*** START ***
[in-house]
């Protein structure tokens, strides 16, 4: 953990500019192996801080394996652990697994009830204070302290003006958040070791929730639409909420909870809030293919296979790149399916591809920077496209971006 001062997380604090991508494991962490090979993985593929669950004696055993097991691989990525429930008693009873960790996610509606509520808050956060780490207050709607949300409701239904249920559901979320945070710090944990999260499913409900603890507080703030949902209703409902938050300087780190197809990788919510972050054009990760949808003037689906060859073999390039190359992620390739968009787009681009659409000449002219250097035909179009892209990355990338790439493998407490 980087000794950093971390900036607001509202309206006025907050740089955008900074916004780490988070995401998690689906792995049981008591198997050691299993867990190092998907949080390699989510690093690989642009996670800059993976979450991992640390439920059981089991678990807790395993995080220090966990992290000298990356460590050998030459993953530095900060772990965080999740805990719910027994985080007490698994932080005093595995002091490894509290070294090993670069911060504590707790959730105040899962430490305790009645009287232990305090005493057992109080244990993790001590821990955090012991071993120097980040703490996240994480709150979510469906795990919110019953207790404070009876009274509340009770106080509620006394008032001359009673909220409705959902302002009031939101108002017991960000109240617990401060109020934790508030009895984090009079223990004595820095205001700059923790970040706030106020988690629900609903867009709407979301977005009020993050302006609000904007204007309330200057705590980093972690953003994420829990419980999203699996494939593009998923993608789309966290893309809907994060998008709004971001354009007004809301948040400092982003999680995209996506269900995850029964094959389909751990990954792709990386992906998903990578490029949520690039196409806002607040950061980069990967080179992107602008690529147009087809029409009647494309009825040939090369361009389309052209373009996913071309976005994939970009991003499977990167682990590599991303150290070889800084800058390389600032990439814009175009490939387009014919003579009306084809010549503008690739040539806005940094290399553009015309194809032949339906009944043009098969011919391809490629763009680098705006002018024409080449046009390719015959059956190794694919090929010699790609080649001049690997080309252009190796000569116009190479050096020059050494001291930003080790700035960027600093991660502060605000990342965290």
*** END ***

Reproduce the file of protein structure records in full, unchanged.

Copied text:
[in-house]
């Protein structure tokens, strides 16, 4: 953990500019192996801080394996652990697994009830204070302290003006958040070791929730639409909420909870809030293919296979790149399916591809920077496209971006 001062997380604090991508494991962490090979993985593929669950004696055993097991691989990525429930008693009873960790996610509606509520808050956060780490207050709607949300409701239904249920559901979320945070710090944990999260499913409900603890507080703030949902209703409902938050300087780190197809990788919510972050054009990760949808003037689906060859073999390039190359992620390739968009787009681009659409000449002219250097035909179009892209990355990338790439493998407490 980087000794950093971390900036607001509202309206006025907050740089955008900074916004780490988070995401998690689906792995049981008591198997050691299993867990190092998907949080390699989510690093690989642009996670800059993976979450991992640390439920059981089991678990807790395993995080220090966990992290000298990356460590050998030459993953530095900060772990965080999740805990719910027994985080007490698994932080005093595995002091490894509290070294090993670069911060504590707790959730105040899962430490305790009645009287232990305090005493057992109080244990993790001590821990955090012991071993120097980040703490996240994480709150979510469906795990919110019953207790404070009876009274509340009770106080509620006394008032001359009673909220409705959902302002009031939101108002017991960000109240617990401060109020934790508030009895984090009079223990004595820095205001700059923790970040706030106020988690629900609903867009709407979301977005009020993050302006609000904007204007309330200057705590980093972690953003994420829990419980999203699996494939593009998923993608789309966290893309809907994060998008709004971001354009007004809301948040400092982003999680995209996506269900995850029964094959389909751990990954792709990386992906998903990578490029949520690039196409806002607040950061980069990967080179992107602008690529147009087809029409009647494309009825040939090369361009389309052209373009996913071309976005994939970009991003499977990167682990590599991303150290070889800084800058390389600032990439814009175009490939387009014919003579009306084809010549503008690739040539806005940094290399553009015309194809032949339906009944043009098969011919391809490629763009680098705006002018024409080449046009390719015959059956190794694919090929010699790609080649001049690997080309252009190796000569116009190479050096020059050494001291930003080790700035960027600093991660502060605000990342965290």